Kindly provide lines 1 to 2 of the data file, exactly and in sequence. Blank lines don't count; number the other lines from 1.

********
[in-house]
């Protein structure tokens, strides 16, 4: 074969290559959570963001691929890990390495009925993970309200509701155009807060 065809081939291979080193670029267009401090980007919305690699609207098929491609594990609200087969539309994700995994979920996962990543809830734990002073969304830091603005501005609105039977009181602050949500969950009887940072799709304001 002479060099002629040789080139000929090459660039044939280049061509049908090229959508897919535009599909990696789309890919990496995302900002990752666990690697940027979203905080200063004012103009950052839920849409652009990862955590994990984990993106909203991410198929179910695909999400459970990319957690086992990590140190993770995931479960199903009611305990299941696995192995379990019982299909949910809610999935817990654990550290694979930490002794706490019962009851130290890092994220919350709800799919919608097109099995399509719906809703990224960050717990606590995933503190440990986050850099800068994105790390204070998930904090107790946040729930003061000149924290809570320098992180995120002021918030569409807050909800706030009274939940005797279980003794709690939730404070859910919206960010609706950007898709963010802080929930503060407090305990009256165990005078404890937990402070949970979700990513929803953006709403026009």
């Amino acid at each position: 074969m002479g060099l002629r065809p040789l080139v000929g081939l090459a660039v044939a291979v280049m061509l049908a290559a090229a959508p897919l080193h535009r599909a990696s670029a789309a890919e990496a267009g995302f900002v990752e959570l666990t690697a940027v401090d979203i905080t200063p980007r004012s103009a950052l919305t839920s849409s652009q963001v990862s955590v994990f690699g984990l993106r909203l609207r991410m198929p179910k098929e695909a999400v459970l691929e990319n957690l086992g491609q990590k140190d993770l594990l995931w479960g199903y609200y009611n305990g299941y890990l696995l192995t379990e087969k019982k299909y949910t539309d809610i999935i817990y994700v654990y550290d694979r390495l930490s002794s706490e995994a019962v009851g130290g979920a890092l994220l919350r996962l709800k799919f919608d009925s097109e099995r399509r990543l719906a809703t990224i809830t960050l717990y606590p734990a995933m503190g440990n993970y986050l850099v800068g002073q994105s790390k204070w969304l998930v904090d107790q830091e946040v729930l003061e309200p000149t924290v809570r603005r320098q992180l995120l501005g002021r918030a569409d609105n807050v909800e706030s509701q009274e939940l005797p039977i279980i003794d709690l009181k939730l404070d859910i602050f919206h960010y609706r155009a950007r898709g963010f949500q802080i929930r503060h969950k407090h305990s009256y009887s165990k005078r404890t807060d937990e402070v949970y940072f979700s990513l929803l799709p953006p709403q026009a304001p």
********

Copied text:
[in-house]
């Protein structure tokens, strides 16, 4: 074969290559959570963001691929890990390495009925993970309200509701155009807060 065809081939291979080193670029267009401090980007919305690699609207098929491609594990609200087969539309994700995994979920996962990543809830734990002073969304830091603005501005609105039977009181602050949500969950009887940072799709304001 002479060099002629040789080139000929090459660039044939280049061509049908090229959508897919535009599909990696789309890919990496995302900002990752666990690697940027979203905080200063004012103009950052839920849409652009990862955590994990984990993106909203991410198929179910695909999400459970990319957690086992990590140190993770995931479960199903009611305990299941696995192995379990019982299909949910809610999935817990654990550290694979930490002794706490019962009851130290890092994220919350709800799919919608097109099995399509719906809703990224960050717990606590995933503190440990986050850099800068994105790390204070998930904090107790946040729930003061000149924290809570320098992180995120002021918030569409807050909800706030009274939940005797279980003794709690939730404070859910919206960010609706950007898709963010802080929930503060407090305990009256165990005078404890937990402070949970979700990513929803953006709403026009």